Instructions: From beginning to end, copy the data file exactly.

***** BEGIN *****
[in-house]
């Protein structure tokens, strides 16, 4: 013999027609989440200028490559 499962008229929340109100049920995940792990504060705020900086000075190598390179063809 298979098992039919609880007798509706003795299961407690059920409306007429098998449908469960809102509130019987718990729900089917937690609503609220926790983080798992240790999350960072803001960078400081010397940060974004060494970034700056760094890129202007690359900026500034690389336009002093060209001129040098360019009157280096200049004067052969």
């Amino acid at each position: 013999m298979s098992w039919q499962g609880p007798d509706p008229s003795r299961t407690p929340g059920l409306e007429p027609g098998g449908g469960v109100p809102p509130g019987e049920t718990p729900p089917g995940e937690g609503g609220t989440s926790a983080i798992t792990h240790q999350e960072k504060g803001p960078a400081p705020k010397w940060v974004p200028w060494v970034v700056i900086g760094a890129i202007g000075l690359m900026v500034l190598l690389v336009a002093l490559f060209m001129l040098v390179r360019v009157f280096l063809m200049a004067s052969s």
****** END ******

[in-house]
């Protein structure tokens, strides 16, 4: 013999027609989440200028490559 499962008229929340109100049920995940792990504060705020900086000075190598390179063809 298979098992039919609880007798509706003795299961407690059920409306007429098998449908469960809102509130019987718990729900089917937690609503609220926790983080798992240790999350960072803001960078400081010397940060974004060494970034700056760094890129202007690359900026500034690389336009002093060209001129040098360019009157280096200049004067052969």
């Amino acid at each position: 013999m298979s098992w039919q499962g609880p007798d509706p008229s003795r299961t407690p929340g059920l409306e007429p027609g098998g449908g469960v109100p809102p509130g019987e049920t718990p729900p089917g995940e937690g609503g609220t989440s926790a983080i798992t792990h240790q999350e960072k504060g803001p960078a400081p705020k010397w940060v974004p200028w060494v970034v700056i900086g760094a890129i202007g000075l690359m900026v500034l190598l690389v336009a002093l490559f060209m001129l040098v390179r360019v009157f280096l063809m200049a004067s052969s």